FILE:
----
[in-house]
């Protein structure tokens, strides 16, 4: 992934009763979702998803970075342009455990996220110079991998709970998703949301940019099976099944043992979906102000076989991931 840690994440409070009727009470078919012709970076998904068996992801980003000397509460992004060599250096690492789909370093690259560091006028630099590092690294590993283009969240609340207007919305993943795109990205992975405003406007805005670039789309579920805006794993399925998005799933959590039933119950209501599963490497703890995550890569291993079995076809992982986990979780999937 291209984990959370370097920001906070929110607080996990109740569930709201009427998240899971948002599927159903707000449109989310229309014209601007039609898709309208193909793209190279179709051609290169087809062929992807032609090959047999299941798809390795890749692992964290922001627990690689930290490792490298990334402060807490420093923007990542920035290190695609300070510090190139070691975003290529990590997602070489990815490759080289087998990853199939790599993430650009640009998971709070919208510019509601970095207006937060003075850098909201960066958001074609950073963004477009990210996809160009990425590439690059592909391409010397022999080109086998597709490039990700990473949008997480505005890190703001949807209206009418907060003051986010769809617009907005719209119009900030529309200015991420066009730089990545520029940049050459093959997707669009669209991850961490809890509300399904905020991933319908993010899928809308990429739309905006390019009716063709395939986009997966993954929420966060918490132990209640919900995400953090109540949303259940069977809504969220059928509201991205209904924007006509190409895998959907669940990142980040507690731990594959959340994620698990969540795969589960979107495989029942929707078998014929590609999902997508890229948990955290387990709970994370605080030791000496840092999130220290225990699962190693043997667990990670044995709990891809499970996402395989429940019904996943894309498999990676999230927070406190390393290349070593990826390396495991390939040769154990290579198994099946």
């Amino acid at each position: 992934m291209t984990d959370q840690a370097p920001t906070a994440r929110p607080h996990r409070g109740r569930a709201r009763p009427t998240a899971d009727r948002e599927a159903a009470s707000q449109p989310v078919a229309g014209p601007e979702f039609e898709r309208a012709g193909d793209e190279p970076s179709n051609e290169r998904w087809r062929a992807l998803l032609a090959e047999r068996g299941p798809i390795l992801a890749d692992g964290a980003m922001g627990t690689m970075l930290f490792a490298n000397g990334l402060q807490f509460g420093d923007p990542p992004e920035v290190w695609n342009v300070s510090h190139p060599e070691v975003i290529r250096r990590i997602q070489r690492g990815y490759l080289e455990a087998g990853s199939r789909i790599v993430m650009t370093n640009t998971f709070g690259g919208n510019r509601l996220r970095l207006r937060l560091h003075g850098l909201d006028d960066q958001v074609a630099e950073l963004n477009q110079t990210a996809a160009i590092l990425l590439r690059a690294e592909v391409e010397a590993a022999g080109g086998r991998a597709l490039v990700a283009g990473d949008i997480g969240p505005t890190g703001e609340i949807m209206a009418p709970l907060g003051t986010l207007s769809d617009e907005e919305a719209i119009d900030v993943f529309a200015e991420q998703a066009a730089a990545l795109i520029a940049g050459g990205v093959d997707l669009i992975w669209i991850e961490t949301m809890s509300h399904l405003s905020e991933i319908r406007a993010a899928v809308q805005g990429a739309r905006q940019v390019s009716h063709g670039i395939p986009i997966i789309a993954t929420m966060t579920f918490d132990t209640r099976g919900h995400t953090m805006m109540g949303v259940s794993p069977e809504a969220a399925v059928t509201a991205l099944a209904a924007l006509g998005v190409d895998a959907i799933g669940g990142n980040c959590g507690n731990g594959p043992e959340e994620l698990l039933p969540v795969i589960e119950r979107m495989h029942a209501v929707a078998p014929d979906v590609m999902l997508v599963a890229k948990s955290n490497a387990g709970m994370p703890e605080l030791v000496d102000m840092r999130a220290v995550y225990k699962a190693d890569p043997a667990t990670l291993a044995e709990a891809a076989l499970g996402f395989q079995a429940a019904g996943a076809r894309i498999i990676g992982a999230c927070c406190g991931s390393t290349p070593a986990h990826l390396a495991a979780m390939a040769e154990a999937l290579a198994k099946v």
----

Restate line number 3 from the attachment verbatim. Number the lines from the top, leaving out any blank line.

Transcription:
């Amino acid at each position: 992934m291209t984990d959370q840690a370097p920001t906070a994440r929110p607080h996990r409070g109740r569930a709201r009763p009427t998240a899971d009727r948002e599927a159903a009470s707000q449109p989310v078919a229309g014209p601007e979702f039609e898709r309208a012709g193909d793209e190279p970076s179709n051609e290169r998904w087809r062929a992807l998803l032609a090959e047999r068996g299941p798809i390795l992801a890749d692992g964290a980003m922001g627990t690689m970075l930290f490792a490298n000397g990334l402060q807490f509460g420093d923007p990542p992004e920035v290190w695609n342009v300070s510090h190139p060599e070691v975003i290529r250096r990590i997602q070489r690492g990815y490759l080289e455990a087998g990853s199939r789909i790599v993430m650009t370093n640009t998971f709070g690259g919208n510019r509601l996220r970095l207006r937060l560091h003075g850098l909201d006028d960066q958001v074609a630099e950073l963004n477009q110079t990210a996809a160009i590092l990425l590439r690059a690294e592909v391409e010397a590993a022999g080109g086998r991998a597709l490039v990700a283009g990473d949008i997480g969240p505005t890190g703001e609340i949807m209206a009418p709970l907060g003051t986010l207007s769809d617009e907005e919305a719209i119009d900030v993943f529309a200015e991420q998703a066009a730089a990545l795109i520029a940049g050459g990205v093959d997707l669009i992975w669209i991850e961490t949301m809890s509300h399904l405003s905020e991933i319908r406007a993010a899928v809308q805005g990429a739309r905006q940019v390019s009716h063709g670039i395939p986009i997966i789309a993954t929420m966060t579920f918490d132990t209640r099976g919900h995400t953090m805006m109540g949303v259940s794993p069977e809504a969220a399925v059928t509201a991205l099944a209904a924007l006509g998005v190409d895998a959907i799933g669940g990142n980040c959590g507690n731990g594959p043992e959340e994620l698990l039933p969540v795969i589960e119950r979107m495989h029942a209501v929707a078998p014929d979906v590609m999902l997508v599963a890229k948990s955290n490497a387990g709970m994370p703890e605080l030791v000496d102000m840092r999130a220290v995550y225990k699962a190693d890569p043997a667990t990670l291993a044995e709990a891809a076989l499970g996402f395989q079995a429940a019904g996943a076809r894309i498999i990676g992982a999230c927070c406190g991931s390393t290349p070593a986990h990826l390396a495991a979780m390939a040769e154990a999937l290579a198994k099946v």